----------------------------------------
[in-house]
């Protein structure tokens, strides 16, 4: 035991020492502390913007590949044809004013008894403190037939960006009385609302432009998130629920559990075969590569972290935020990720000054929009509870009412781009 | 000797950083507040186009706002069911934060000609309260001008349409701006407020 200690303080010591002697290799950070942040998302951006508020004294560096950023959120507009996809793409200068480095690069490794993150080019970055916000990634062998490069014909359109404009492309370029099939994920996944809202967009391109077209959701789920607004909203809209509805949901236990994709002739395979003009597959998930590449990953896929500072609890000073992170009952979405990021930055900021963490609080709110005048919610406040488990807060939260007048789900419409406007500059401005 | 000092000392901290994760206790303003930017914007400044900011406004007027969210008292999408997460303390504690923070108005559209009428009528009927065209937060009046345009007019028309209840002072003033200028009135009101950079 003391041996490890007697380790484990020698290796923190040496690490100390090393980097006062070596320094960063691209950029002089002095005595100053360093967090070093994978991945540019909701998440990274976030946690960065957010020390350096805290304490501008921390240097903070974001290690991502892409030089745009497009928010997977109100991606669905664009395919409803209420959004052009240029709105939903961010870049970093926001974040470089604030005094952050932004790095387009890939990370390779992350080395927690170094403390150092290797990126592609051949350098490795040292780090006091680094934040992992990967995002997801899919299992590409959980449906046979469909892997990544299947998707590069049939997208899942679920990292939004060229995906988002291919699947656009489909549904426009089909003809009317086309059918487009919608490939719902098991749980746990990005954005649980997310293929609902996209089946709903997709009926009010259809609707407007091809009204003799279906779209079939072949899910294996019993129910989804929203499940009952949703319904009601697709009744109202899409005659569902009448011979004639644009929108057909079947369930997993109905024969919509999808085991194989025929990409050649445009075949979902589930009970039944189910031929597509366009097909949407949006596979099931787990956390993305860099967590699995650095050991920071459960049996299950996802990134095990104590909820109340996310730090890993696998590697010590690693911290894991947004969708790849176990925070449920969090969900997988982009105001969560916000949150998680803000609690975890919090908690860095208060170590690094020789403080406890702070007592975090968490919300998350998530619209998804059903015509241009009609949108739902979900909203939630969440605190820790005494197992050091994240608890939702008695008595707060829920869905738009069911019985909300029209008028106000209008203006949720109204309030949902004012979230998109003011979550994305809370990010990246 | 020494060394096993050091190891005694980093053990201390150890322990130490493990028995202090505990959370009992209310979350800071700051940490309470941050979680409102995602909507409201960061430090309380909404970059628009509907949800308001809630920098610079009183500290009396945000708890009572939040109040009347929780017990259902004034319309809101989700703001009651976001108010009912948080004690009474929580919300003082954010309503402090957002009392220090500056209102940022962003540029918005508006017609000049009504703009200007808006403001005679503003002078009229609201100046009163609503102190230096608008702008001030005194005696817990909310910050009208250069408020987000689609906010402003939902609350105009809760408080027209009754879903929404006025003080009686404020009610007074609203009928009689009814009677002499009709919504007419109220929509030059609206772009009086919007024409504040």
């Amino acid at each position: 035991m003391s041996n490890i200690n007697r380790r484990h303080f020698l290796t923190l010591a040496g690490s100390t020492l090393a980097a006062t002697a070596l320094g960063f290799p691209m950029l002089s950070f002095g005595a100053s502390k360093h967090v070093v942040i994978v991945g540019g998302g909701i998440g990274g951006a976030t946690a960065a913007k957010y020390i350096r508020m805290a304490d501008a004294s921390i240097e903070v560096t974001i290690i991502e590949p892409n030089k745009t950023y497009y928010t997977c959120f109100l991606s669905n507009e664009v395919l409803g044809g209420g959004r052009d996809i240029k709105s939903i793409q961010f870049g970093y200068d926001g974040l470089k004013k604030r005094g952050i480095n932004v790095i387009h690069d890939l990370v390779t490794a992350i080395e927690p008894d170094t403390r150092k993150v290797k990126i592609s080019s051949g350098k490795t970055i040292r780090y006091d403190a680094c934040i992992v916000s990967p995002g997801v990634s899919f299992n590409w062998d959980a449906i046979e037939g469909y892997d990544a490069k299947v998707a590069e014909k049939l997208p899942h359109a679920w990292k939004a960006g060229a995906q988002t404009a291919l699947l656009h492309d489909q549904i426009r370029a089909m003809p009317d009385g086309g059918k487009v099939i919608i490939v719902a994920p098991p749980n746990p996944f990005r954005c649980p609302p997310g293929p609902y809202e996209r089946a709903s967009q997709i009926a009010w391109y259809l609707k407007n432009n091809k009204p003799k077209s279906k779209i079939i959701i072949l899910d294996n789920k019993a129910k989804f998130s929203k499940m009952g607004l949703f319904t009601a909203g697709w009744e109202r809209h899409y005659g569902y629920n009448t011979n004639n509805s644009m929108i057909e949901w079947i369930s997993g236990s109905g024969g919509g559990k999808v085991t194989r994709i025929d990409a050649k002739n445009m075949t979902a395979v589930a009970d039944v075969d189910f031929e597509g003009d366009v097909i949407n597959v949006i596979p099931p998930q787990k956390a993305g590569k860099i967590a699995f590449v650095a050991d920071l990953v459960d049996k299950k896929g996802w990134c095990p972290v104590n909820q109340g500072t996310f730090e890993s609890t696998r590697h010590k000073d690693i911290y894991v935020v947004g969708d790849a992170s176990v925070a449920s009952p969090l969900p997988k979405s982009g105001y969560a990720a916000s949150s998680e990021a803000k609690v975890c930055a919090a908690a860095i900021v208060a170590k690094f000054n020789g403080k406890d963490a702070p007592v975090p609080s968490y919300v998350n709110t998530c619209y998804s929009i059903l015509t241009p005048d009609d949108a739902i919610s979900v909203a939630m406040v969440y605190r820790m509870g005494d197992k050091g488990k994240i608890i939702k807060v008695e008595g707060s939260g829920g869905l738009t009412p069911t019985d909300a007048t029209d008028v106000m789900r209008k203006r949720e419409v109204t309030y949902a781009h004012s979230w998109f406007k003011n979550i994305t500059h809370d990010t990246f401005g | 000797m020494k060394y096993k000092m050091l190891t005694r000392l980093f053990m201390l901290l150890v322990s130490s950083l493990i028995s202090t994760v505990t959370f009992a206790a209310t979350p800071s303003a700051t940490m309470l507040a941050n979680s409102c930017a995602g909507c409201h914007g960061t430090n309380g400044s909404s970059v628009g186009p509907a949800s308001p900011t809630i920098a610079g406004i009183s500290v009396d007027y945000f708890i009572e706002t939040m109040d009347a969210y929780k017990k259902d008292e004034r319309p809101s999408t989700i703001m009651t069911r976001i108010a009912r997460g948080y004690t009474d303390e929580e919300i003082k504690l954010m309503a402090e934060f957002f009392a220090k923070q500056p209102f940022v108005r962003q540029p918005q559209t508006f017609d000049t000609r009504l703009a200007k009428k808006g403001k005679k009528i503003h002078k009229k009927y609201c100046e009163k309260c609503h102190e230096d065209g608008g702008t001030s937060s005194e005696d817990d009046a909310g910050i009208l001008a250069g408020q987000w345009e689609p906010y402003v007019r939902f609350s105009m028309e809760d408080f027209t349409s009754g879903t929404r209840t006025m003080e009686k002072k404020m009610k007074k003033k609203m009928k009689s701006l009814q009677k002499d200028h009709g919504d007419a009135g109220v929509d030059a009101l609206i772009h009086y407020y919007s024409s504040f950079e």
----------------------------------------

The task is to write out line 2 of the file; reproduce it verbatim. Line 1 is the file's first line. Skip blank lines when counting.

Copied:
């Protein structure tokens, strides 16, 4: 035991020492502390913007590949044809004013008894403190037939960006009385609302432009998130629920559990075969590569972290935020990720000054929009509870009412781009 | 000797950083507040186009706002069911934060000609309260001008349409701006407020 200690303080010591002697290799950070942040998302951006508020004294560096950023959120507009996809793409200068480095690069490794993150080019970055916000990634062998490069014909359109404009492309370029099939994920996944809202967009391109077209959701789920607004909203809209509805949901236990994709002739395979003009597959998930590449990953896929500072609890000073992170009952979405990021930055900021963490609080709110005048919610406040488990807060939260007048789900419409406007500059401005 | 000092000392901290994760206790303003930017914007400044900011406004007027969210008292999408997460303390504690923070108005559209009428009528009927065209937060009046345009007019028309209840002072003033200028009135009101950079 003391041996490890007697380790484990020698290796923190040496690490100390090393980097006062070596320094960063691209950029002089002095005595100053360093967090070093994978991945540019909701998440990274976030946690960065957010020390350096805290304490501008921390240097903070974001290690991502892409030089745009497009928010997977109100991606669905664009395919409803209420959004052009240029709105939903961010870049970093926001974040470089604030005094952050932004790095387009890939990370390779992350080395927690170094403390150092290797990126592609051949350098490795040292780090006091680094934040992992990967995002997801899919299992590409959980449906046979469909892997990544299947998707590069049939997208899942679920990292939004060229995906988002291919699947656009489909549904426009089909003809009317086309059918487009919608490939719902098991749980746990990005954005649980997310293929609902996209089946709903997709009926009010259809609707407007091809009204003799279906779209079939072949899910294996019993129910989804929203499940009952949703319904009601697709009744109202899409005659569902009448011979004639644009929108057909079947369930997993109905024969919509999808085991194989025929990409050649445009075949979902589930009970039944189910031929597509366009097909949407949006596979099931787990956390993305860099967590699995650095050991920071459960049996299950996802990134095990104590909820109340996310730090890993696998590697010590690693911290894991947004969708790849176990925070449920969090969900997988982009105001969560916000949150998680803000609690975890919090908690860095208060170590690094020789403080406890702070007592975090968490919300998350998530619209998804059903015509241009009609949108739902979900909203939630969440605190820790005494197992050091994240608890939702008695008595707060829920869905738009069911019985909300029209008028106000209008203006949720109204309030949902004012979230998109003011979550994305809370990010990246 | 020494060394096993050091190891005694980093053990201390150890322990130490493990028995202090505990959370009992209310979350800071700051940490309470941050979680409102995602909507409201960061430090309380909404970059628009509907949800308001809630920098610079009183500290009396945000708890009572939040109040009347929780017990259902004034319309809101989700703001009651976001108010009912948080004690009474929580919300003082954010309503402090957002009392220090500056209102940022962003540029918005508006017609000049009504703009200007808006403001005679503003002078009229609201100046009163609503102190230096608008702008001030005194005696817990909310910050009208250069408020987000689609906010402003939902609350105009809760408080027209009754879903929404006025003080009686404020009610007074609203009928009689009814009677002499009709919504007419109220929509030059609206772009009086919007024409504040």